N.J. Supreme Court nominee wins praise

In a career focused on defending the pharmaceutical, tobacco, and chemical industries in product liability, pricing, and intellectual property disputes, lawyer Anne M. Patterson has won praise even from her opponents.

“There are some folks you just get along with because, although they are tenacious in terms of being an adversary, you also know that they are being professional and honest,” said John Lacey, a partner at the firm Connell Foley who has observed Patterson in cases where he was opposing counsel. “She’s a really good combination of those qualities.”

Anne M. Patterson speaks after Gov. Christie announced her nomination in Trenton. She has primarily represented business concerns in class actions and corporate litigation and appeals.

Anne M. Patterson speaks after Gov. Christie announced her nomination in Trenton. She has primarily represented business concerns in class actions and corporate litigation and appeals.

Patterson was nominated to the New Jersey Supreme Court on Monday by Gov. Christie, highlighting a 27-year legal career.

Lacey praised her humanity, calling his fellow official in the state chapter of the Association of the Federal Bar “a good ‘people person.’ ” Lacey is the group’s president and Patterson serves as secretary.

The 51-year-old resident of Mendham Township – the Morris County home of Christie – is a partner in the Morristown firm of Riker, Danzig, Scherer, Hyland & Perretti.

Patterson, a registered Republican, has primarily represented business concerns in class actions and corporate litigation and appeals, according to a biography released by Christie’s office.

“Her ability to listen, process information, and her just overall intelligence” sets her apart, said lawyer Kevin DeCoursey, chairman of the New Jersey Defense Association, where Patterson chairs the products-liability committee. “She’s just very good at what she does and I think she’s very fair.”

The Trenton native was among a group of Riker attorneys who defended the DuPont Co. in a lawsuit brought by 26 towns and counties – including Collingswood, Camden, and Gloucester City – against numerous manufacturers and distributors of lead paint.

The plaintiffs, who were backed by the state public advocate, sought to recover the cost of detecting and removing the paint from buildings, providing medical care to those with lead poisoning, and developing educational programs about the dangers of the paint.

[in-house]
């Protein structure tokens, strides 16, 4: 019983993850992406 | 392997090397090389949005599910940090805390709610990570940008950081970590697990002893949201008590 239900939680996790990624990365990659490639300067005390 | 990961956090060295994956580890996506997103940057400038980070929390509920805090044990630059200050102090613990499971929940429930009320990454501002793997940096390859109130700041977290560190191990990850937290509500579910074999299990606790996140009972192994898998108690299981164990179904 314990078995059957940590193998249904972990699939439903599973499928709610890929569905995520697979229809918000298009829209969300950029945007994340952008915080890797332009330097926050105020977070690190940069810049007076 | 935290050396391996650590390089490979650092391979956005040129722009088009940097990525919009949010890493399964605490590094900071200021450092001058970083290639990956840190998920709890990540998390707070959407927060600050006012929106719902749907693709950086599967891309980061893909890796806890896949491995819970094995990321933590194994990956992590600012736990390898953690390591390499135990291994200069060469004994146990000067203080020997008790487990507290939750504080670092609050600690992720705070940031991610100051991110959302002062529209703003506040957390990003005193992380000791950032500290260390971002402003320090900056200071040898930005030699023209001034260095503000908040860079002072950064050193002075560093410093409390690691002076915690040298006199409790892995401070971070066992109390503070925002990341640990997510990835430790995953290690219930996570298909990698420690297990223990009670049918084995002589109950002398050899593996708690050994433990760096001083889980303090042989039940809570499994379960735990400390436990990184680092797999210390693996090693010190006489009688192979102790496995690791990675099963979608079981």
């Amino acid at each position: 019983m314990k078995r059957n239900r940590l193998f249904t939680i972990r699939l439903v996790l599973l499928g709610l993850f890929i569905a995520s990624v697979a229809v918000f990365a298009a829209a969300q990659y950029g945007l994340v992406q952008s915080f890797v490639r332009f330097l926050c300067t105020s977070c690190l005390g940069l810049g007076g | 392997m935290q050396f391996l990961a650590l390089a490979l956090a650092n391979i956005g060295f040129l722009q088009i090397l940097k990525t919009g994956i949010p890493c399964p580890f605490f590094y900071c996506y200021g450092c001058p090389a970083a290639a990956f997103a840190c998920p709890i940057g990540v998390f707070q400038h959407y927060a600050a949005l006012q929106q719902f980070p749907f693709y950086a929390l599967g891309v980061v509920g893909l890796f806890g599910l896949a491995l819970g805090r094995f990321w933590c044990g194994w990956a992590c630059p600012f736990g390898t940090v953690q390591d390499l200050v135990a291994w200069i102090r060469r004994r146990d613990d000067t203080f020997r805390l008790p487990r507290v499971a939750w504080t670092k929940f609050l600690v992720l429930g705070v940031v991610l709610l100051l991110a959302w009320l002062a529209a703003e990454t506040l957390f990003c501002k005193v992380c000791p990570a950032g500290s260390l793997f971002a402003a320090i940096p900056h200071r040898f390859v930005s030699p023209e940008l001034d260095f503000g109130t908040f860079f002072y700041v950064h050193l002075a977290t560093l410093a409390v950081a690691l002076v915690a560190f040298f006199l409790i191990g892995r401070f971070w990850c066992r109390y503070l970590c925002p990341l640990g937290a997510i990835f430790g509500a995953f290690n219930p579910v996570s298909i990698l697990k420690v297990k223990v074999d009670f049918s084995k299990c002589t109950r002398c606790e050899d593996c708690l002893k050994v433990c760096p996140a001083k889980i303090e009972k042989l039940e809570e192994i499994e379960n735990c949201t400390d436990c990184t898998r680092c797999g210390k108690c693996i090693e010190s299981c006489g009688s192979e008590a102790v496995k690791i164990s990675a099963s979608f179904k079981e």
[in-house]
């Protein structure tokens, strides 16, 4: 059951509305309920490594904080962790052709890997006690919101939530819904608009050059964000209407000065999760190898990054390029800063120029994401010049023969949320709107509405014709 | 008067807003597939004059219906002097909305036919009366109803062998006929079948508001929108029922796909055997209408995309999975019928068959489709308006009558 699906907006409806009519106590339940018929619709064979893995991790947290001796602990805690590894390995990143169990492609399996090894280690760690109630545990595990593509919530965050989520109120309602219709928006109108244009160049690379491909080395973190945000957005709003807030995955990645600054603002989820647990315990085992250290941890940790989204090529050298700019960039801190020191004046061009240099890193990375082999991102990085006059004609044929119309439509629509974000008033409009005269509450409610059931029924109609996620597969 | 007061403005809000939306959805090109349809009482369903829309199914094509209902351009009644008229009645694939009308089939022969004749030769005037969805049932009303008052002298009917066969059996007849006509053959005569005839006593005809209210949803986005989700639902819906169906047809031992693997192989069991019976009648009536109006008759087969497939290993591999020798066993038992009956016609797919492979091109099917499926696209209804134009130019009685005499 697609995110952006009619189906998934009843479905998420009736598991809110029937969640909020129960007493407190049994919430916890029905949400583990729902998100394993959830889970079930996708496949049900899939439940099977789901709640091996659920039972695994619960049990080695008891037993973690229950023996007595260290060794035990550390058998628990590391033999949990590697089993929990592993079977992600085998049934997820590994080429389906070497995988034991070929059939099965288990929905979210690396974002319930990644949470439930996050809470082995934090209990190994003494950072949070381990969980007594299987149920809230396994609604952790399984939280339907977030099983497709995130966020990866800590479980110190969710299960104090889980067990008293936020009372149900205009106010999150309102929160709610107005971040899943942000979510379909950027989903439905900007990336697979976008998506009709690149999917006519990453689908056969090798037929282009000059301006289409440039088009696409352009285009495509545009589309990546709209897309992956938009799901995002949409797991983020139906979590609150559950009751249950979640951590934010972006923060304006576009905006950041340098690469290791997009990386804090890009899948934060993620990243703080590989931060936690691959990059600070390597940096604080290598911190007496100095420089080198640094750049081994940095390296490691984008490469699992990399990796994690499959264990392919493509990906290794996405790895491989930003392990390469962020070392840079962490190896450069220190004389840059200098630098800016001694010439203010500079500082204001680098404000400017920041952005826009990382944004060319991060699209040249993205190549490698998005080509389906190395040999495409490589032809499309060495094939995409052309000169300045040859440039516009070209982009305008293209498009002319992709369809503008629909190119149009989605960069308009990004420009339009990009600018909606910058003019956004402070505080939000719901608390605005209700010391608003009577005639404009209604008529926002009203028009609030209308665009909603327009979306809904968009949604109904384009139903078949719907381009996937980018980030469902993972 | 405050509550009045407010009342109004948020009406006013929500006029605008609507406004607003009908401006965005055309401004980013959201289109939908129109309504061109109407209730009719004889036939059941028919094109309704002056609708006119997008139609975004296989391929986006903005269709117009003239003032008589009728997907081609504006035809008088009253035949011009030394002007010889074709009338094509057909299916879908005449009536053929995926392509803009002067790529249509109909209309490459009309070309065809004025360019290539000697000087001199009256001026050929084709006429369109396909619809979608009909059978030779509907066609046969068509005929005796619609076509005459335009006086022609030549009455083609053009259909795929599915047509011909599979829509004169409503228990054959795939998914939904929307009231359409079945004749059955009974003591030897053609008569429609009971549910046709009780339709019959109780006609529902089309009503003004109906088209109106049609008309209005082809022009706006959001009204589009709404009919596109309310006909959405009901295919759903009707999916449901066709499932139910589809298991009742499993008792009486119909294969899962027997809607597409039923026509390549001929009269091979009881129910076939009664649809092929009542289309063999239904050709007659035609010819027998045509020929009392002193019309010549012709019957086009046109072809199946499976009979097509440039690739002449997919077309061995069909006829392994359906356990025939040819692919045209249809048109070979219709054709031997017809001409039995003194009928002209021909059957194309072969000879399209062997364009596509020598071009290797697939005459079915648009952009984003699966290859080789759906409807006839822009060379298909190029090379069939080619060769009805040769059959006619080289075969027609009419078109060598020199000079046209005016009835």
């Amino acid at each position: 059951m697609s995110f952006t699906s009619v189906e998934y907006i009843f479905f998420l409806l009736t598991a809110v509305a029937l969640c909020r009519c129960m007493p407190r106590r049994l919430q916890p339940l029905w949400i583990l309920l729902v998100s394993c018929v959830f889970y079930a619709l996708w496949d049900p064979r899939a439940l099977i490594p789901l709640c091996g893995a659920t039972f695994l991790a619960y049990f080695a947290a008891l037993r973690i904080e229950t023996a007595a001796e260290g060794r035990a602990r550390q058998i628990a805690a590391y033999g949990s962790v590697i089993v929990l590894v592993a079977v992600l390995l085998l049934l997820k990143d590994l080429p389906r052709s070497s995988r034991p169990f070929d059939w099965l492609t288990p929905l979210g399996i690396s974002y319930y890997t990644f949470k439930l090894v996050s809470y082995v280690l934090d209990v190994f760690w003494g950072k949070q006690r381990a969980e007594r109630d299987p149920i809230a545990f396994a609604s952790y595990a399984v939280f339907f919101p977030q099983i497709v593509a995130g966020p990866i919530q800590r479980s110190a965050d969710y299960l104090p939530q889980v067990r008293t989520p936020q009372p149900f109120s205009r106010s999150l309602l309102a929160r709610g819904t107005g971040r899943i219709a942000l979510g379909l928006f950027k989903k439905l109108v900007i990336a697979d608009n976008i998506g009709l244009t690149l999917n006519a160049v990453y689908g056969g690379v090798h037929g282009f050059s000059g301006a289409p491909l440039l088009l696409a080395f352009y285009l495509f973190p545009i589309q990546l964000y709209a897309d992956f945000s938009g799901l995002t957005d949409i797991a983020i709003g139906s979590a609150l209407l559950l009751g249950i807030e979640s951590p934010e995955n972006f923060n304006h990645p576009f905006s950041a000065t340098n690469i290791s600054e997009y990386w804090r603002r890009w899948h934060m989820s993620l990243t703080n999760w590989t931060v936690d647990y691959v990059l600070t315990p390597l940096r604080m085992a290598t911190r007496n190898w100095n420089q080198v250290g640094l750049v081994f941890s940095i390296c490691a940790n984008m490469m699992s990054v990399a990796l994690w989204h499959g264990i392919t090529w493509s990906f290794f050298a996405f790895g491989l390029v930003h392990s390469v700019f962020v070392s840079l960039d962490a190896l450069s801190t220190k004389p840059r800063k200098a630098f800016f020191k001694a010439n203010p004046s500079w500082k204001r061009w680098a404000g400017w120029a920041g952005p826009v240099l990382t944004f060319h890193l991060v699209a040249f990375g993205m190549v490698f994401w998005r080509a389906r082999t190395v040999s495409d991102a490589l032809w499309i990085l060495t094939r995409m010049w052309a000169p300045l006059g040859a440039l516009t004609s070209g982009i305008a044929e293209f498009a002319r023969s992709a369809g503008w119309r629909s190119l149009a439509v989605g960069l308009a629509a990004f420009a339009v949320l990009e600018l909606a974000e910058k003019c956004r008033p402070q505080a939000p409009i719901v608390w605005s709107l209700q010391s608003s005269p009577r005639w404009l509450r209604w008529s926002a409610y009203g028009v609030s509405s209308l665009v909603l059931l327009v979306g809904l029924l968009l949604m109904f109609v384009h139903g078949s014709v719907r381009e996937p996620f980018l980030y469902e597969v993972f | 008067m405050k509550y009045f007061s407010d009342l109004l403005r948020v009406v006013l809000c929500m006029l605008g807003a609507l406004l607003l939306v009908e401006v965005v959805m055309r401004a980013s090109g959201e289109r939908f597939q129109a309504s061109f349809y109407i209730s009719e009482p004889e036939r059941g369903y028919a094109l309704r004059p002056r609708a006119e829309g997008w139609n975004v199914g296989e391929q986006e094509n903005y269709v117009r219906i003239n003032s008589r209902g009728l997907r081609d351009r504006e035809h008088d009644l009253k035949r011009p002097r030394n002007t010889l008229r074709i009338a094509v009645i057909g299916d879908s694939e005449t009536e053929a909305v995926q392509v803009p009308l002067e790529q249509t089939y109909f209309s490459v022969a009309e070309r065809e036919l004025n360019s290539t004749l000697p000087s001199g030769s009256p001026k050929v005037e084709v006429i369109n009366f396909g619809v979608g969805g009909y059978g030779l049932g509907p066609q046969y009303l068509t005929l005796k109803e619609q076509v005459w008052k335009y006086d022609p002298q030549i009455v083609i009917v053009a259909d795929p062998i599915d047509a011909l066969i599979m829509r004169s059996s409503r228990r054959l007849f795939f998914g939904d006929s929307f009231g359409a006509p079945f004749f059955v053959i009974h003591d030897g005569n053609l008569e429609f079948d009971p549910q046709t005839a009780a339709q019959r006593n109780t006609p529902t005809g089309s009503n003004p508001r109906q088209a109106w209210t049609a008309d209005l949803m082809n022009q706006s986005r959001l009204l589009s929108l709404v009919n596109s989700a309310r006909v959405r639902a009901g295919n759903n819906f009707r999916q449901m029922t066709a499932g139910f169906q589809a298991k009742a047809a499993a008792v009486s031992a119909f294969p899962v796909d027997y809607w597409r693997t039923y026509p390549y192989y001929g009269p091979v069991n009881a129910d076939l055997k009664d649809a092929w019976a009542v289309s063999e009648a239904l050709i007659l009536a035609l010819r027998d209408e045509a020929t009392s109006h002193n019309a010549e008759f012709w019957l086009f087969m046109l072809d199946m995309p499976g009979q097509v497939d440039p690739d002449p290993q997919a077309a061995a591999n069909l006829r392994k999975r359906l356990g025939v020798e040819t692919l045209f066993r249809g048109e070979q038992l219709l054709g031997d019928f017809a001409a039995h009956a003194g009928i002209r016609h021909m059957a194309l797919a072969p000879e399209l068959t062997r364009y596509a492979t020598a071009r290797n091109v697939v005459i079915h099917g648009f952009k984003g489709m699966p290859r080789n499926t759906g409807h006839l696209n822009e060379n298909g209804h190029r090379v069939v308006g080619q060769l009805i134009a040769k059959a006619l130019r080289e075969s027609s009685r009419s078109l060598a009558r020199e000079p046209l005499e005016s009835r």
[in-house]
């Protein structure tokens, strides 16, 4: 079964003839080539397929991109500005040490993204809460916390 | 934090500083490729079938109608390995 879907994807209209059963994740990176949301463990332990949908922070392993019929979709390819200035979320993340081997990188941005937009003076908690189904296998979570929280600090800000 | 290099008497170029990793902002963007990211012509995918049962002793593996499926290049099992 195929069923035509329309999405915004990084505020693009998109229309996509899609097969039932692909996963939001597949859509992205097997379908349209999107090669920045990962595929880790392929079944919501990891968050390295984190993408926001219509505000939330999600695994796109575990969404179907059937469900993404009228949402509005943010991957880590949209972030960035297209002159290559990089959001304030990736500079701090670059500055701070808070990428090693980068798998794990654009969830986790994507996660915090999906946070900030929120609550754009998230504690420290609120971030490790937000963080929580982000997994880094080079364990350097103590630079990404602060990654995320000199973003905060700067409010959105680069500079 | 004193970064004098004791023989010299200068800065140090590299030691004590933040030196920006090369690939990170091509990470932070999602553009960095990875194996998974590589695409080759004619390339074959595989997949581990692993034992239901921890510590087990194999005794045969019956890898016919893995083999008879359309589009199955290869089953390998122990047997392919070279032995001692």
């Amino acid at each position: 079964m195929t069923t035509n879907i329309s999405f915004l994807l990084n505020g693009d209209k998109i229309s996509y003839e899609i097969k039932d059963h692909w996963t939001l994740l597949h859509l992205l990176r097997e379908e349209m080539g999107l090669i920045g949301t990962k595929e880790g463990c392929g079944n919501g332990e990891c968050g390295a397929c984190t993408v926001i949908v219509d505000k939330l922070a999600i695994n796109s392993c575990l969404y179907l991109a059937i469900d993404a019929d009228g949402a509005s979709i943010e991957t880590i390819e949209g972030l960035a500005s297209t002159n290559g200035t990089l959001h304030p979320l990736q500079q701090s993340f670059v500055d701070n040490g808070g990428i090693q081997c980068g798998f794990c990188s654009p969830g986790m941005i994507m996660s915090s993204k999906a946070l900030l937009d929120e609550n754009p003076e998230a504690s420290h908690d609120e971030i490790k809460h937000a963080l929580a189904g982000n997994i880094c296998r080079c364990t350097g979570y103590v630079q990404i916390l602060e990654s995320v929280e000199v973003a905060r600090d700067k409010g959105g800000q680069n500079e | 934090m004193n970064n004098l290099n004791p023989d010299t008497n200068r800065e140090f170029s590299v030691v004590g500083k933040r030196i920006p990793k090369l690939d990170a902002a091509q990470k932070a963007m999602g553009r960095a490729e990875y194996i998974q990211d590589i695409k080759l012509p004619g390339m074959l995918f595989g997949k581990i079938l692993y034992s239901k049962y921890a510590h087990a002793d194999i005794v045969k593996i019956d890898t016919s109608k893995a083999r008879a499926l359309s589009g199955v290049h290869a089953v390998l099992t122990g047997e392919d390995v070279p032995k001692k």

The state Supreme Court threw out the suit in 2007. It decided that the governments could not claim that the manufacturers had posed a “public nuisance,” in part because the materials became dangerous through deterioration permitted by building owners.

That same year, Patterson successfully represented the R.J. Reynolds Tobacco Co. before the appellate division. The product-liability case involved a Gloucester Township family that sought damages sustained when its home was destroyed in a fire caused by a cigarette left burning in a chair. The family claimed that the cigarette was defective because it was not “self-extinguishing.”

The appeals panel upheld a decision by Superior Court in Camden County to dismiss the action, saying product liability law did not allow for recovery of damages unless the self-extinguishing cigarette could be shown to eliminate fire danger.

Patterson also has represented Republicans. During the GOP’s heated 2001 gubernatorial primary, she represented the committee charged with selecting a replacement for acting Gov. Donald DiFrancesco after he dropped out of the race. The committee included Ocean County GOP Chairman George Gilmore and Glenn Paulsen, then the Burlington County party chairman.

Bret Schundler – then a Republican gubernatorial candidate, now the state’s education secretary – challenged the constitutionality of a law that delayed the primary by three weeks, granting the committee time to have former U.S. Rep. Bob Franks enter the race. A trial judge’s decision in the defendants’ favor was upheld by the Supreme Court.

Patterson also argued before the appellate division on behalf of J. Garfield DeMarco, former longtime Burlington County Republican chairman, in a family dispute in 2007.

Patterson graduated magna cum laude and Phi Beta Kappa from Dartmouth College in 1980, and received her law degree from Cornell Law School in 1983. In 1989 and 1990, she served as a deputy attorney general and special assistant to then-New Jersey Attorney General Peter N. Perretti Jr.

The New Jersey Commission on Professionalism in the Law presented Patterson with its Professional Lawyer of the Year award in 2007.

source: New Jersey Governor’s Office

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